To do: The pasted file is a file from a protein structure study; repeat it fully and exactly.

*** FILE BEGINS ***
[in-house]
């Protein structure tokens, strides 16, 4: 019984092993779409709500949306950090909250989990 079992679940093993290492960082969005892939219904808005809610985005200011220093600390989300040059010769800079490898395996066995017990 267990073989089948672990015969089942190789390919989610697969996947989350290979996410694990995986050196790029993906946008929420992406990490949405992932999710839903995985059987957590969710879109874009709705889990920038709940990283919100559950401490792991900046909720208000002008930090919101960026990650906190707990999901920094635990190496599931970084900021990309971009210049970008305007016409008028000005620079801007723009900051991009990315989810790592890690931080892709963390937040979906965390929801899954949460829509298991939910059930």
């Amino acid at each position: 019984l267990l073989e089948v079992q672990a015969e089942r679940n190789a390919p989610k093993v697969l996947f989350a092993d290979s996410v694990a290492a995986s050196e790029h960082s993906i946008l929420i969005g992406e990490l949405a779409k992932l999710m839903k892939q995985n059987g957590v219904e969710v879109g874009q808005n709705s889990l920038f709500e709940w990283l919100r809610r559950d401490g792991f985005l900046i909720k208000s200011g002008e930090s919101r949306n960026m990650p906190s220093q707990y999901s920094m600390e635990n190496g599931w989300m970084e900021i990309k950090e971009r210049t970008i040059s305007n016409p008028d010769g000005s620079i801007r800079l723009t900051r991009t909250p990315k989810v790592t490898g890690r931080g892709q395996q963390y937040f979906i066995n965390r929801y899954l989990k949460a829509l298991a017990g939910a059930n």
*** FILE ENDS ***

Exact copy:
[in-house]
């Protein structure tokens, strides 16, 4: 019984092993779409709500949306950090909250989990 079992679940093993290492960082969005892939219904808005809610985005200011220093600390989300040059010769800079490898395996066995017990 267990073989089948672990015969089942190789390919989610697969996947989350290979996410694990995986050196790029993906946008929420992406990490949405992932999710839903995985059987957590969710879109874009709705889990920038709940990283919100559950401490792991900046909720208000002008930090919101960026990650906190707990999901920094635990190496599931970084900021990309971009210049970008305007016409008028000005620079801007723009900051991009990315989810790592890690931080892709963390937040979906965390929801899954949460829509298991939910059930």
């Amino acid at each position: 019984l267990l073989e089948v079992q672990a015969e089942r679940n190789a390919p989610k093993v697969l996947f989350a092993d290979s996410v694990a290492a995986s050196e790029h960082s993906i946008l929420i969005g992406e990490l949405a779409k992932l999710m839903k892939q995985n059987g957590v219904e969710v879109g874009q808005n709705s889990l920038f709500e709940w990283l919100r809610r559950d401490g792991f985005l900046i909720k208000s200011g002008e930090s919101r949306n960026m990650p906190s220093q707990y999901s920094m600390e635990n190496g599931w989300m970084e900021i990309k950090e971009r210049t970008i040059s305007n016409p008028d010769g000005s620079i801007r800079l723009t900051r991009t909250p990315k989810v790592t490898g890690r931080g892709q395996q963390y937040f979906i066995n965390r929801y899954l989990k949460a829509l298991a017990g939910a059930n």